The euro dropped to a new four-month low against the dollar on Tuesday after Greece failed to form a government and said it would hold new elections, raising risks it could eventually exit the euro.
The euro fell for the fifth of the last six sessions on chances left-wing politicians opposed to Greece's international bailout could win the June elections. The prospect raised risk aversion and German government bonds rose sharply. Italian and Spanish 10-year yields hit 6 percent on the news.
The dollar, bolstered by safe-haven flows, also gained against the yen as investors compared U.S. data releases to those from elsewhere in the world and saw the world's largest economy recovering, albeit at a slow pace.
While the failure to form a coalition government in Greece was hardly a surprise, Valentin Marinov, currency strategist, at CitiFX in London said it does raise concerns "that the anti-bailout parties will gain further ground and potentially form a majority."
That is an outcome that substantially raises the possibility of a near-term Greek departure from the euro zone, he added.
The euro last traded down 0.5 percent at $1.2761, with the session trough at $1.2752, the lowest since Jan. 18.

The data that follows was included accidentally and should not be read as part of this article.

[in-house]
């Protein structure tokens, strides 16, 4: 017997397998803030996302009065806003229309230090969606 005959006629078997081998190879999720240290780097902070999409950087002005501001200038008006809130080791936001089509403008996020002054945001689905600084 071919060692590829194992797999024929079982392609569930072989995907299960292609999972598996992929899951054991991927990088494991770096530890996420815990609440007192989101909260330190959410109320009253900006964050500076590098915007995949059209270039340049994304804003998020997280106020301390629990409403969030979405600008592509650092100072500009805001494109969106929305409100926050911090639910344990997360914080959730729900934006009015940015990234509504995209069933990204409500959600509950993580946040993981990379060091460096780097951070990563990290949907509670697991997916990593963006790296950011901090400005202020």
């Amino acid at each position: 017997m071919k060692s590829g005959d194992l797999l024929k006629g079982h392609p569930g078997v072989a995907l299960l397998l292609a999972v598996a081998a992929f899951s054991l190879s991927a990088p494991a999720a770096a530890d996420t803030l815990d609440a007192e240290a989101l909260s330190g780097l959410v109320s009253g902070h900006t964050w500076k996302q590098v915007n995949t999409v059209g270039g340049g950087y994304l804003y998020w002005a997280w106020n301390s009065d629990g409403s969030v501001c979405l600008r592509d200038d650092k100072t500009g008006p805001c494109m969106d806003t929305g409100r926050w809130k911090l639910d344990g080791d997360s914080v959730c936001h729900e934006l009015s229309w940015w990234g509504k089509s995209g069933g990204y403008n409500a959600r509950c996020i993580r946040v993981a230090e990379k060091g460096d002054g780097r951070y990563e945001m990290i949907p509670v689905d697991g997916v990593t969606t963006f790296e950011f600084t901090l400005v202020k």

Adding to the euro's woes was a report on Tuesday showing the Greek economy slid deep in recession. Investors were cautious on Greek President Karolos Papoulias's proposal to put together an administration of technocrats with most believing it was unlikely to be accepted, making a new election the most likely outcome.
Greece also confirmed on Tuesday it would pay a bond maturing on May 15 and its accrued interest on time after weighing pros and cons and current conditions. However, that provided little comfort for investors.
While there was some good news from Germany, the euro zone's largest economy, where a report showed the economy grew 0.5 percent in the first quarter of 2012, it was largely offset by a survey of German analyst and investor sentiment which deteriorated sharply in May. GDP in France, on the other hand, flatlined and Italy's economy contracted by 0.8 percent.
The U.S. data did nothing to prevent flows into the dollar and at the margin helped, according to analysts.
"It's not great (U.S.) data, but if you compare it to the overall flavor of the euro zone and China, the U.S. economy is outperforming in its recovery," said Omer Esiner, chief market analyst at Commonwealth Foreign Exchange, Inc in Washington.
U.S. retail sales edged up 0.1 percent, the smallest gain since December, held back by a decline in receipts from building materials and clothing stores, the Commerce Department said on Tuesday. Simultaneously, U.S. consumer prices were flat in April as households paid less for gasoline and natural gas, the Labor Department said.